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"Topping Out" Adds Fresh Profile to Fort Worth as Baby Boomers Prepare to "Rewire"

The Stayton at Museum Way has officially “topped out” its construction, bringing a new and innovative profile to the Fort Worth cultural district.

 
PRLog - Dec. 15, 2010 - The Stayton at Museum Way has officially “topped out” its construction, bringing a new and innovative profile to the Fort Worth cultural district.  At 11 stories, it stands as one of the tallest buildings along South 7th street and is one of the taller retirement communities in the nation.

Designed by nationally-recognized architect David Dillard, The Stayton’s distinctive multi-building construction blends with the refined lifestyle milieu which defines the cultural district.  It offers both a new silhouette and a fresh perspective—with sweeping upper story views of Fort Worth’s world-class cultural district, where it draws inspiration from architectural icons like the Kimbell Art Museum.  But the parallels don’t stop there.

The Stayton was designed to not only align with local culture, but to also track with the “sonic boom” in social change as 77 million baby boomers start reaching retirement age in 2011.  As with every other phase of American life, the Boomers—those born between 1949 and 1964—are redefining retirement, and recreating it to suit their personal preferences. And marketers like Starbucks Coffee and others have flourished by catering to the Boomer obsession with freedom of choice.

The Boomer verdict is now in, and perhaps comes as no surprise: retirement should be an extension of self expression and personal growth.  Age 65 is simply a time to “rewire’ for active aging rather than to retire into “old age.” As a result—to paraphrase the famous TV ad for Oldsmobile—The Stayton is not your grandparent’s retirement home.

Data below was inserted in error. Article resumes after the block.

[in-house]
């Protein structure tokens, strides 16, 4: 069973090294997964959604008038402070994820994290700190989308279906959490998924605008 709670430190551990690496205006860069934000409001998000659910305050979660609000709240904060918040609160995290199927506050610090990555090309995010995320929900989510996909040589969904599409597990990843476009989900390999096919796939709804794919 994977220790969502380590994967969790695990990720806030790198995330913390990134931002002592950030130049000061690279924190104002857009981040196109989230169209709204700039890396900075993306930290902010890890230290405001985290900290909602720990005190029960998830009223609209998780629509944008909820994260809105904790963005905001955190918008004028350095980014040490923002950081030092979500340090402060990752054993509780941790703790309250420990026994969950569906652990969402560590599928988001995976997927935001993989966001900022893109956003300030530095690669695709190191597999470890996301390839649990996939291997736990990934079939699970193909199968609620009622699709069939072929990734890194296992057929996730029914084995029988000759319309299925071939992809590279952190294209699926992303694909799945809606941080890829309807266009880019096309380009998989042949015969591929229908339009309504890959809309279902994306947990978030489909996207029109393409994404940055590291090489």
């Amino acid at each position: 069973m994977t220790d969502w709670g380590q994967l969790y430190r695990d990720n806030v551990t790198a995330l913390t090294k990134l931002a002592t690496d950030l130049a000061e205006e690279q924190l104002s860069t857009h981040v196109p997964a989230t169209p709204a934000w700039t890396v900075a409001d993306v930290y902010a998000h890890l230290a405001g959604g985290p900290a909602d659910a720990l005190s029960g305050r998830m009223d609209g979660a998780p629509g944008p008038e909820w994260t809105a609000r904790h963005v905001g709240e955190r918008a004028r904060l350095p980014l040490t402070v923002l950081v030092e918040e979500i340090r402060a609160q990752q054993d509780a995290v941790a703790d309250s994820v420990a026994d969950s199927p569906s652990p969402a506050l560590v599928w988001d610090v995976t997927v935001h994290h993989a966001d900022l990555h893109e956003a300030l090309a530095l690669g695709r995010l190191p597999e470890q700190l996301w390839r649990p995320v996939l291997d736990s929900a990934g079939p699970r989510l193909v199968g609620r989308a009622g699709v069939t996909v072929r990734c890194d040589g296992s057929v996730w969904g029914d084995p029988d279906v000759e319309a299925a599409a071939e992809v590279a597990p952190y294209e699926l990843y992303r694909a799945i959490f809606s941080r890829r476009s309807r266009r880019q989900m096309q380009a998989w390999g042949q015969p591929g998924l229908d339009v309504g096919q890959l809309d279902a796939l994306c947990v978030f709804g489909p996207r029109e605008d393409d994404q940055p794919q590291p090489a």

“The Stayton is designed for emerging social order that reflects a whole new perception about what it means to grow older in America,” said Dillard.  “We’re talking about a huge demographic shift here that is literally reshaping our cities and social fabric.  That shift is informing architecture for senior living with a dozen new dialects along the lines of social interaction, hospitality, healthcare, food service, entertainment, amenities, sustainability, and walking distance to local attractions—to name only a few.”

Besides adding to the skyline, The Stayton beckons baby boomers from around the nation with high profile living in an urban setting—within easy walking distance of the nation’s largest cultural district. “New Urbanism” merges the boomer’s appetite for convenience with a growing affinity for fitness and reducing their carbon footprint.  Walkable urbanism requires structures that go up rather than out, which has birthed resurgence in what urban planners call “vertical living.”